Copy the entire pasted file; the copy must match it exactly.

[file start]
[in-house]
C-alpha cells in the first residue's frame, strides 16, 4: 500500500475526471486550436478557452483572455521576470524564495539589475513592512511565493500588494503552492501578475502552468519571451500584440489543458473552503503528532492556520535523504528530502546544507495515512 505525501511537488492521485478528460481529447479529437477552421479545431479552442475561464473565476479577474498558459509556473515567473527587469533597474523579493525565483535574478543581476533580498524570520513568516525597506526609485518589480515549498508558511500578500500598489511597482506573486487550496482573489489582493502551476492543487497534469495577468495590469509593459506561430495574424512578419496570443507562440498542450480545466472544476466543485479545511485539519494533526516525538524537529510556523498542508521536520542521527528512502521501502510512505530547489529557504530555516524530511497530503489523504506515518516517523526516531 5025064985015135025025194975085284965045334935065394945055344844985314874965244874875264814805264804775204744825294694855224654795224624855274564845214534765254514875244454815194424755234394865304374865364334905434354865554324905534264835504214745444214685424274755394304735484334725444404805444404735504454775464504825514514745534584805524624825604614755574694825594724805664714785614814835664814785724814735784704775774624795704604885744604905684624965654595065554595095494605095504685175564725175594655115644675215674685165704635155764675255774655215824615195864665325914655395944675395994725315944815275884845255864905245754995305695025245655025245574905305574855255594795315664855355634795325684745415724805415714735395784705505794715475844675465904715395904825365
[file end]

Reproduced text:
[in-house]
C-alpha cells in the first residue's frame, strides 16, 4: 500500500475526471486550436478557452483572455521576470524564495539589475513592512511565493500588494503552492501578475502552468519571451500584440489543458473552503503528532492556520535523504528530502546544507495515512 505525501511537488492521485478528460481529447479529437477552421479545431479552442475561464473565476479577474498558459509556473515567473527587469533597474523579493525565483535574478543581476533580498524570520513568516525597506526609485518589480515549498508558511500578500500598489511597482506573486487550496482573489489582493502551476492543487497534469495577468495590469509593459506561430495574424512578419496570443507562440498542450480545466472544476466543485479545511485539519494533526516525538524537529510556523498542508521536520542521527528512502521501502510512505530547489529557504530555516524530511497530503489523504506515518516517523526516531 5025064985015135025025194975085284965045334935065394945055344844985314874965244874875264814805264804775204744825294694855224654795224624855274564845214534765254514875244454815194424755234394865304374865364334905434354865554324905534264835504214745444214685424274755394304735484334725444404805444404735504454775464504825514514745534584805524624825604614755574694825594724805664714785614814835664814785724814735784704775774624795704604885744604905684624965654595065554595095494605095504685175564725175594655115644675215674685165704635155764675255774655215824615195864665325914655395944675395994725315944815275884845255864905245754995305695025245655025245574905305574855255594795315664855355634795325684745415724805415714735395784705505794715475844675465904715395904825365